A reader of the blog, Satyanarayana, sent in the following question. Could any of our learned śāstrīs provide any insight?
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The asatī : Strīsvabhāva, Kāvya, Śāstra
A dominant theme of Brahminical patriarchy as reflected in the Sanskrit social imaginary is the characterization of women as uncontrollably insatiable, incorrigibly serial adulterous wanton hypersexed strumpets compulsively preying on anything remotely male, even if that male happens to be father, brother or son. The asatī topos (a sub-topos of the parakīyā nāyikā) is a pervasive presence in many genres across the Brahminical archive: the major Gāthā/Subhāṣita anthologies (from the Gāthāsaptaśatī to the Āryāsaptaśatī), Veda, kathā/nīti texts (Pañcatantra, Hitopadeśa, Śukasaptati, Vikramacarita, Kathāsaritsāgara), Itihāsa (Mahābhārata, Anuśāsanaparva), Purāṇas (Bhāgvata, Brahmavaivarta, Śiva, Garuḍa) and Dharmaśāstra texts (Manu, the Strīdharmapaddhati, the Gṛhyasūtras). The Gauḍīya Vaiṣnava theorists (15th Century CE) theologize and analogize the parakīya, whereas Jayadeva (Gīta Goviṅda 12th Century CE), Vidyāpati Ṭhākura (Padāvalī, 14th Century CE?) and Keśavadāsa Miśra (Rasikapriyā, 16th Century CE) divinize the asatī and the upapatī/jāra in the form of the archetypally adulterous Rādhā-Kṛṣṇa pair.
Scholarly response to the asatī has been mixed: “poetic antinomianism and freedom” (Hardy 1994,225); a “counter-system” of “women-centred tales” and a “creation of women’s fantasy that deny in imagination the restrictions of reality” (Ramanujan 1999, 446; cf. Doniger 1994,187); satire evocative of the comic rasa (Siegel 1989, 127, 129, 131-133); theft and “claim jumping” (Doniger 1994, 179); a proto-feminist celebration of female sexual agency and autonomy in subversive defiance of patriarchy (Shah 2009, 169; 184-185).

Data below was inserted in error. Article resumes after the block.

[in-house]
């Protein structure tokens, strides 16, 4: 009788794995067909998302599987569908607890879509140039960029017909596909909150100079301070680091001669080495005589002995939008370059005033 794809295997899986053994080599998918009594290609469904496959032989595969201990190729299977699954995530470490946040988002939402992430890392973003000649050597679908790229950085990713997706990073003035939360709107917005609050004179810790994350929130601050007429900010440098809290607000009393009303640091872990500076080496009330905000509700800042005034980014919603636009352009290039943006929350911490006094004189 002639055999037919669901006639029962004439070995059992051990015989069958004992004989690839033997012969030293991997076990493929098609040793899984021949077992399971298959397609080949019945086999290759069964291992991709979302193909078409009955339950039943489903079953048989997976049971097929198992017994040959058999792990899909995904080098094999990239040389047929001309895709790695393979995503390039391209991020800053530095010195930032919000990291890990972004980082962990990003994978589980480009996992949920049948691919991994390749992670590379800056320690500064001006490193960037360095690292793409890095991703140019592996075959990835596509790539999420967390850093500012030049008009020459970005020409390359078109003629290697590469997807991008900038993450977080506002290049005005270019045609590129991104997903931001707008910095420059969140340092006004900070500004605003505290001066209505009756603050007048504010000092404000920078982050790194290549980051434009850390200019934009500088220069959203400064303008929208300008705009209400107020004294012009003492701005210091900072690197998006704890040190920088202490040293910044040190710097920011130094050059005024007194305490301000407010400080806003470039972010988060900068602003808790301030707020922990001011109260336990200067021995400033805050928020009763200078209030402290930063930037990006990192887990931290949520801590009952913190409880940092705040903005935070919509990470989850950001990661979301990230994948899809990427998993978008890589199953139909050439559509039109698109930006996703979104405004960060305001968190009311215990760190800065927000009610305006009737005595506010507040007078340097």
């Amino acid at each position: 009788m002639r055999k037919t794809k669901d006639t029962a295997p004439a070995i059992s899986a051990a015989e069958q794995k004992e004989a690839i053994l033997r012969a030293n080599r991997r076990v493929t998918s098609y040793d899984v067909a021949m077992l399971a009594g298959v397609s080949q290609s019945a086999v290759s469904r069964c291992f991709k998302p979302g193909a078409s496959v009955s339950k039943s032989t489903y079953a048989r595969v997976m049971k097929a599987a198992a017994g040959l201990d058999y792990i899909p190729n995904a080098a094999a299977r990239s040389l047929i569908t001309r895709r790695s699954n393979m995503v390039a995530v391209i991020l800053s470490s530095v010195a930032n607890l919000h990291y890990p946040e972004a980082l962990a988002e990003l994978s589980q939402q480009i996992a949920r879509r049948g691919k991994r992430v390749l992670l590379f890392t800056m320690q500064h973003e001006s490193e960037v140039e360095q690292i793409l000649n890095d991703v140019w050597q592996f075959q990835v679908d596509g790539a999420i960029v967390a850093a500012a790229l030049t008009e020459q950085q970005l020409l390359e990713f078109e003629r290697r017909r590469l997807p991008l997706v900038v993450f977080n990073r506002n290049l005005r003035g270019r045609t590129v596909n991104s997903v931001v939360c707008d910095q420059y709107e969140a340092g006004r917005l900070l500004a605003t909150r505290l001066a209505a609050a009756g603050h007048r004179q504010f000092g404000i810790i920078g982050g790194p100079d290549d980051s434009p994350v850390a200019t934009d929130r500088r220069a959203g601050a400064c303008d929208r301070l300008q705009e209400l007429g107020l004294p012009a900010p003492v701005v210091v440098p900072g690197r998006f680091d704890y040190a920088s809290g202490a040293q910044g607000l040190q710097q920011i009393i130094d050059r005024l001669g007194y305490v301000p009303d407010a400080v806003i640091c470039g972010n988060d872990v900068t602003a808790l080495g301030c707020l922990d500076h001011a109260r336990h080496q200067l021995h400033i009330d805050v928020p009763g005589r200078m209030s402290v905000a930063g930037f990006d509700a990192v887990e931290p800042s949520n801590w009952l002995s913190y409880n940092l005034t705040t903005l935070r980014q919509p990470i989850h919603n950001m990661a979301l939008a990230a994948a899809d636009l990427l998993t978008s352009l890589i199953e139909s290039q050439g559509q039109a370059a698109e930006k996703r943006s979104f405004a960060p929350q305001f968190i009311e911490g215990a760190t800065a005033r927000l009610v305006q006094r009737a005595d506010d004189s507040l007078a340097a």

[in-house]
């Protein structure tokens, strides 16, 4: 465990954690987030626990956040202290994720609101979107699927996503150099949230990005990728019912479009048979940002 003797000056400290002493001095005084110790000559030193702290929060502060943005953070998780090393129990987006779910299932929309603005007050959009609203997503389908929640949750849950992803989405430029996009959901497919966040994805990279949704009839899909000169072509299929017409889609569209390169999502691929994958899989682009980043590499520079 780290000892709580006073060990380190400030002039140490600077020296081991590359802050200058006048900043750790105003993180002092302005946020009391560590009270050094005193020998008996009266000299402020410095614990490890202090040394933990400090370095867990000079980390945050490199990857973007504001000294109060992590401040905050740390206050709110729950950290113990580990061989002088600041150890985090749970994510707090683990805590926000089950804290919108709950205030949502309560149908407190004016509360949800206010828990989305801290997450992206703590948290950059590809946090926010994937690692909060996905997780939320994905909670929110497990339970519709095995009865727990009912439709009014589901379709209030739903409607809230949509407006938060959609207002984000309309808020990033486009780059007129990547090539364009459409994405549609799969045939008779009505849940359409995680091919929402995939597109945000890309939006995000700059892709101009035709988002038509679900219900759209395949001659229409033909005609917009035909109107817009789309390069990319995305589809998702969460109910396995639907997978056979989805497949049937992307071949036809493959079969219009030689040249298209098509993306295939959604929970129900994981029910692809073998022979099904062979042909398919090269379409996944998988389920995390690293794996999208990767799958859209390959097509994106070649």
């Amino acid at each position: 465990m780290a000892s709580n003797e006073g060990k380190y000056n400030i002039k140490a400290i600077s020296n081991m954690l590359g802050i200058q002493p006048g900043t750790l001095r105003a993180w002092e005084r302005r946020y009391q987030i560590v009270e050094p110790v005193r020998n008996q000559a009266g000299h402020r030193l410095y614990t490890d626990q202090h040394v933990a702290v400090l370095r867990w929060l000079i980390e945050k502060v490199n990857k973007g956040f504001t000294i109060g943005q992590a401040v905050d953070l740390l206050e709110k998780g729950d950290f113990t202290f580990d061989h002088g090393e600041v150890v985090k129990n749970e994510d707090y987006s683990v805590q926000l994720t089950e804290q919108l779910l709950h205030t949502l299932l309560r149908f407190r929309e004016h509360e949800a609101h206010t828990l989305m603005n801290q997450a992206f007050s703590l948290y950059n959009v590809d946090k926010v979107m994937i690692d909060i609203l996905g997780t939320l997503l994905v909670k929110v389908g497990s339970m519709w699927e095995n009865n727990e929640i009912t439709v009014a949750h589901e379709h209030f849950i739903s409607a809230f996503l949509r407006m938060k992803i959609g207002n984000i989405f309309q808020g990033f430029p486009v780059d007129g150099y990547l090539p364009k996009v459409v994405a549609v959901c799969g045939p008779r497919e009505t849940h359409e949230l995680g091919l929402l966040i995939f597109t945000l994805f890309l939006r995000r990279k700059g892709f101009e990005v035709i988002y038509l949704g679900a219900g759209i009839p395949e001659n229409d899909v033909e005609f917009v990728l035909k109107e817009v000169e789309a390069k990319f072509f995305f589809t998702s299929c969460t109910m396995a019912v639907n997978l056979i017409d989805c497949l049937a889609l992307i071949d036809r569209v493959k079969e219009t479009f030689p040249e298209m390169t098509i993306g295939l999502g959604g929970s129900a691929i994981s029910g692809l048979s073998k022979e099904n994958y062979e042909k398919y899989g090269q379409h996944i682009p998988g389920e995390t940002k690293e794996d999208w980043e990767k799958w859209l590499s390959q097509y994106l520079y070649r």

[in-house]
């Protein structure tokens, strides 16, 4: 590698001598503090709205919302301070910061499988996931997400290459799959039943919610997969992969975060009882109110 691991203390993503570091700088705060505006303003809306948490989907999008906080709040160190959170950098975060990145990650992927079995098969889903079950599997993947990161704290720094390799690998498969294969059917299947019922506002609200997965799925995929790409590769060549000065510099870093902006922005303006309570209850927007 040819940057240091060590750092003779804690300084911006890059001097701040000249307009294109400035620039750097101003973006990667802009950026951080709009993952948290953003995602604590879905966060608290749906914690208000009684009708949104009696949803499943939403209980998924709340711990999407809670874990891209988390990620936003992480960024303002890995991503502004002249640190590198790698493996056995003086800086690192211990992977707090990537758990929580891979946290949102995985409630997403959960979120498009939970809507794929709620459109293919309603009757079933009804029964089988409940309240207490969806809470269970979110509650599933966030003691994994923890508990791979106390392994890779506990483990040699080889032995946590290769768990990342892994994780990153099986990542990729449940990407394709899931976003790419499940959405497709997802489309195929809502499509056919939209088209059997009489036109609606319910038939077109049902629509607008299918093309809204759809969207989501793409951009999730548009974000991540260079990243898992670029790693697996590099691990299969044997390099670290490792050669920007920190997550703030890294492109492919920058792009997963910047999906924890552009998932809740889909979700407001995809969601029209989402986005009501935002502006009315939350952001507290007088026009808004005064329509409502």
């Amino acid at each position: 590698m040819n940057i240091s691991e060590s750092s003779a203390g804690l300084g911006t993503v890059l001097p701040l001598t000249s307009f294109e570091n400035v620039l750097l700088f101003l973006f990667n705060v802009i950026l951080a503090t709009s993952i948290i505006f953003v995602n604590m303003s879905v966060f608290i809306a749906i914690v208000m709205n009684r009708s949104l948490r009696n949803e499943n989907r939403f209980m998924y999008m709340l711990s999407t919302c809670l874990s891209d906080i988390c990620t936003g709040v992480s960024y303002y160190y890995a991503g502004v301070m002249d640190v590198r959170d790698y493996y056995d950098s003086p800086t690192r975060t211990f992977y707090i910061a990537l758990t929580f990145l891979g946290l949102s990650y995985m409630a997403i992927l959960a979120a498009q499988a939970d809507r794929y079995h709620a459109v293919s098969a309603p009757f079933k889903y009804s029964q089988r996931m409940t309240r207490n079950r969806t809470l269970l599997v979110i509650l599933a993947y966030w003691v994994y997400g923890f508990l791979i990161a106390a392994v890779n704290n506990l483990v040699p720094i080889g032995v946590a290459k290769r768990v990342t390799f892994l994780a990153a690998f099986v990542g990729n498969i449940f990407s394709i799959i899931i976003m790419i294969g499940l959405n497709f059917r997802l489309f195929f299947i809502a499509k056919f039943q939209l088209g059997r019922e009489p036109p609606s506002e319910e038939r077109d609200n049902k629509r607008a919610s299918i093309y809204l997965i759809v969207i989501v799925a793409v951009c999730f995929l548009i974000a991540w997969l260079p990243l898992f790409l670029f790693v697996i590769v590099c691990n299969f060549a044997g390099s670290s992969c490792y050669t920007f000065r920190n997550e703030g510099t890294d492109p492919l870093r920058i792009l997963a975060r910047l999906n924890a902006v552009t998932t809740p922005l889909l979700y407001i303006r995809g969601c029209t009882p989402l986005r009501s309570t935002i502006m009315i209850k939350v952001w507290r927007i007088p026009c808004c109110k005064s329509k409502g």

Bhoja posits in the Śṛṅgāraprakāśa that the aim of kāvya is akin to śāstra, i.e., vidhiniṣedha (providing injunctions and prohibitions for proper behavior) and ethico-moral instruction (vidhiniṣedhavyutpattiphalatvāt prabandhānām), whether or not the utterance is in the optative case (Mahimabhaṭṭa in the Vyaktiviveka posits a similar vidhiniṣedha function to kāvya). He twice cites the exemplum of the Rāmayaṇa as demonstrating the pre-eminence of a virtuous man and the destruction of a flawed man, inferring that the addressee is being taught to act like Rāma and not like Rāvaṇa. He also states that if Rāvaṇa, capable of conquering the three worlds was destroyed because he lusted after another man’s wife, so will it be for others who behave like him and maintains that this text and other literary works, courtly epics and the like are composed in the same spirit. Bhoja thus conceives kāvya as having a function similar to śāstra. The Sanskrit theorists conceive of all śāstra as being beneficial to society and in furtherance of one of the puruṣārthas (goals of life). The Dharmaśāstra texts severely censure the allegedly wanton “female nature” (strīsvabhāva) and recommend “guarding” women (Manu 8.317, 9.3, 9.5-7, 9.9; Mahābhārata, Anuśāsanaparva 13.21.19, 13.46.13; Hitopadeśa 1.118, Baudhāyana Dharmasūtra 2.3.44-45; Vasiṣṭha Dharmasūtra, 5.1; 5.2-3;Yājñāvalkyasmṛiti 1.85, Nāradasmṛiti 13.30-31, Viṣṇusmṛiti 25.12-14). Despite the śāstric censure of (strīsvabhāva), many śāstra/kathā/nīti/kāvya texts delineate subversive themes (Pañcatantra, books 1, 3 and 4, Kāmasūtra, pāradārādhikaraṇa 5.6.46-48, Kuṭṭanīmata 1059, Rājaśekhara, Kāvyamīmāṁsā 6). Bhoja too, despite positing kāvya as having the same ethico-moral didactic function of śāstra, profusely cites Prakrit/Sanskrit kāvya texts on the asatī genre in the Śṛṅgāraprakāśa as well as in the Sarasvatīkaṇṭhābharaṇa, where “wanton” women (asatī) merrily deceive, mislead and cheat their husbands (and other relatives) to have illicit sex with their paramours. The śāstric profiling of female sexuality is thus starkly discordant compared to its delineation in kāvya. Doniger (1994, 187) frames this dissonance succinctly:
With one hand (presumably the right), our educated Brahmin wrote the dharma texts; with the other (presumably the left), he wrote stories in praise of adultery. It would be interesting to speculate as to why the man who took such a rigid stance when he wrote a dharma text sang such a different song in the other genres. Perhaps, like his wife, he sought the solace of fantasy, or expressed in the narratives the limits (or flip side) of his official point of view. Or is this just another way of saying that adharma is the flip side of dharma?
My query to the esteemed contributors of this blog is this: in what manner can this dissonance be resolved?